This activity uses research techniques to address the presence and use of violence in the digital media.
Complexity: Level 1 | Time: 120 minutes | Group size: 10 to 30
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Complexity: Level 1

Time: 120 minutes

Group size: 10 to 30

Download the handout

Download the activity

“You are what you share”
Charles Leadbeater



  • To share and discuss the use of violence in the digital media
  • To learn how to recognise hate speech and act against it
  • To develop gender awareness among participants


  • Computers, tablets or smartphones with access to the Internet (one for each group)
  • Flipchart
  • Copies of the handout (one for each group)


Prepare links to a series of web pages for participants. These should include links to mainstream media sites and/or alternative media and social media. For social media, you could ask participants to open their social media pages. Look for web sites presenting different opinions, for example from different political perspectives. If you have less time available for the activity, select some articles and give participants links to these. Do not provide links to extremist web sites.


  1. Inform participants that they are going to analyse digital media using a pair of “gender / violence glasses”. You may need to explain the concept of gender and gender-based violence.
  2. Start the activity with a simple brainstorm, asking participants about examples of how violence and gender-based violence are presented online. Write down the answers on the flipchart. You could ask the group if they have ever heard of hate speech. If they have not, or if they are unclear about it, provide them with the definition in the glossary.
  3. Split participants into smaller groups of 4-5 people and tell them that each group will be given a different web site and will analyse it using the “Research and analysis tool”. Participants should look at different content on the web sites they have been given – for example, articles, pictures, photos, videos, memes, advertisements, comments, etc. This part of the activity may take some time, but you could limit it to 45 min. Provide the group with links to the web sites to be analysed. Tell the group that they can use their own social media profiles e.g. on Facebook, Twitter, Instagram, etc.
  4. Ask the entire group in plenary to compare their findings and draw conclusions on the use of violence and its impact for young people of different genders.
  5. After the presentations, go to the debriefing and evaluation.

Debriefing and evaluation

Start with a few general questions on how participants felt about the activity, and then move to explore how online gender-based violence can be challenged and addressed. Use some of the following guiding questions:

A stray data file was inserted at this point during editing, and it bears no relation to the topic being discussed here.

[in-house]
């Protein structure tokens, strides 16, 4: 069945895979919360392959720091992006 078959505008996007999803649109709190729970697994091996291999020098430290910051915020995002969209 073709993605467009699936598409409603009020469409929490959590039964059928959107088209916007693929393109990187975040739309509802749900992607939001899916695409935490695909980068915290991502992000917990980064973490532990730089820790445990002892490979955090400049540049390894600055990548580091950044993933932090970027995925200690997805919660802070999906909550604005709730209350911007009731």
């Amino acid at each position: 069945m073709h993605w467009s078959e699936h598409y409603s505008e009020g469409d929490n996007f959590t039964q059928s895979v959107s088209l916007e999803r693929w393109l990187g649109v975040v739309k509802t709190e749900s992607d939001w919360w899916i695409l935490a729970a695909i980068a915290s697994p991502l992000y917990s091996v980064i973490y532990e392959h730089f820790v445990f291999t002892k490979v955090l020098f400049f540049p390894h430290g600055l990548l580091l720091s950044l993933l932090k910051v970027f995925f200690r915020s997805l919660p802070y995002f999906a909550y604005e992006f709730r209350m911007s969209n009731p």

• Have you ever looked at the issue of violence through gender glasses before? If not, what did you learn by taking this new perspective? Did anything surprise you?
  • Is the material found and displayed representative of issues in your community?
  • Did you find any gender stereotypes in the web sites? If yes, what were they?
  • Were there more examples of violence committed by men? If yes, why do you think this is?
  • Were there any “invisible” groups (e.g. LGBT+)? If yes, which? Why do you think they were not represented?
  • Did you find examples of hate speech related to gender?
  • Why do people use gender-related hate speech?
  • Which human rights may be violated when people use hate speech online?
  • Should hate speech be prohibited on digital media? Explain your answer
  • How can the media be influenced to change the way it presents violence, stereo- typed images of perpetrators of violence, and different genders?

Tips for facilitators

This activity can take some time and requires preparation from the facilitator. It is important to prepare links to the web sites participants will analyse beforehand, and you should make sure to select web sites that differ in content and present opinions from different points of view, including different political viewpoints.

Encourage participants to look at the comments under articles, as this is where most examples of hate speech can be found.

Suggestions for follow-up

If participants are interested in exploring the topic further and seeing how site administrators react to examples of violence, try the activity ‘Reading the rules’ from Bookmarks. In this activity, participants explore the terms of use or community guidelines of websites and take steps to report inappropriate content. Participants also discuss the positive and negative aspects of reporting.

For an in-depth exploration of bias and stereotyping in the media, you could run the activity ‘Front Page’, adapted to the issue of gender. This activity can be found in Compass.

Alternatively, you could suggest that participants review student text books and analyse these using ”gender glasses”.

Ideas for action

Encourage participants to contact local media outlets and ask them about their policy on reporting gender-based violence. Participants could challenge them to use ”gender glasses” in their approach to reporting violence. You could organise a discussion in your group with media professionals and students about the responsibility of media professionals for the content and approach of their reporting.